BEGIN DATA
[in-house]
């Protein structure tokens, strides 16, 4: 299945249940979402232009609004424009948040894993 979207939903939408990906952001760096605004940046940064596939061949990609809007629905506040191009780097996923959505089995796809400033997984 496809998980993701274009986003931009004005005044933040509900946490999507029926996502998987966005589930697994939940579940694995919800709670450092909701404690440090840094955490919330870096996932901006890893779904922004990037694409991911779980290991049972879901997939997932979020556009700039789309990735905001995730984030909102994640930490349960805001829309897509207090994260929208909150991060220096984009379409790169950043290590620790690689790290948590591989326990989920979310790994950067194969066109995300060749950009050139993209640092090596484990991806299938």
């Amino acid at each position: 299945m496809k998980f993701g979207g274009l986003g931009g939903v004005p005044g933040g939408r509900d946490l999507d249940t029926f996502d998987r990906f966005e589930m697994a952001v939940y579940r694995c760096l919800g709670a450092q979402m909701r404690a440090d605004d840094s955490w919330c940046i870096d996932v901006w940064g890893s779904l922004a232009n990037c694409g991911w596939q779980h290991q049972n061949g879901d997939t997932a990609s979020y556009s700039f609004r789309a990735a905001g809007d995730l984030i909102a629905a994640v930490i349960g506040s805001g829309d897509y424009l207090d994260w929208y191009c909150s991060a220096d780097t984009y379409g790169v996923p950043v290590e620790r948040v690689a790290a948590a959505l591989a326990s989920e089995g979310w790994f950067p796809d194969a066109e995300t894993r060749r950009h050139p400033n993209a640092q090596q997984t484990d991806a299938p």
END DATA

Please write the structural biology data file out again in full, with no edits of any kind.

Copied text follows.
[in-house]
């Protein structure tokens, strides 16, 4: 299945249940979402232009609004424009948040894993 979207939903939408990906952001760096605004940046940064596939061949990609809007629905506040191009780097996923959505089995796809400033997984 496809998980993701274009986003931009004005005044933040509900946490999507029926996502998987966005589930697994939940579940694995919800709670450092909701404690440090840094955490919330870096996932901006890893779904922004990037694409991911779980290991049972879901997939997932979020556009700039789309990735905001995730984030909102994640930490349960805001829309897509207090994260929208909150991060220096984009379409790169950043290590620790690689790290948590591989326990989920979310790994950067194969066109995300060749950009050139993209640092090596484990991806299938």
């Amino acid at each position: 299945m496809k998980f993701g979207g274009l986003g931009g939903v004005p005044g933040g939408r509900d946490l999507d249940t029926f996502d998987r990906f966005e589930m697994a952001v939940y579940r694995c760096l919800g709670a450092q979402m909701r404690a440090d605004d840094s955490w919330c940046i870096d996932v901006w940064g890893s779904l922004a232009n990037c694409g991911w596939q779980h290991q049972n061949g879901d997939t997932a990609s979020y556009s700039f609004r789309a990735a905001g809007d995730l984030i909102a629905a994640v930490i349960g506040s805001g829309d897509y424009l207090d994260w929208y191009c909150s991060a220096d780097t984009y379409g790169v996923p950043v290590e620790r948040v690689a790290a948590a959505l591989a326990s989920e089995g979310w790994f950067p796809d194969a066109e995300t894993r060749r950009h050139p400033n993209a640092q090596q997984t484990d991806a299938p």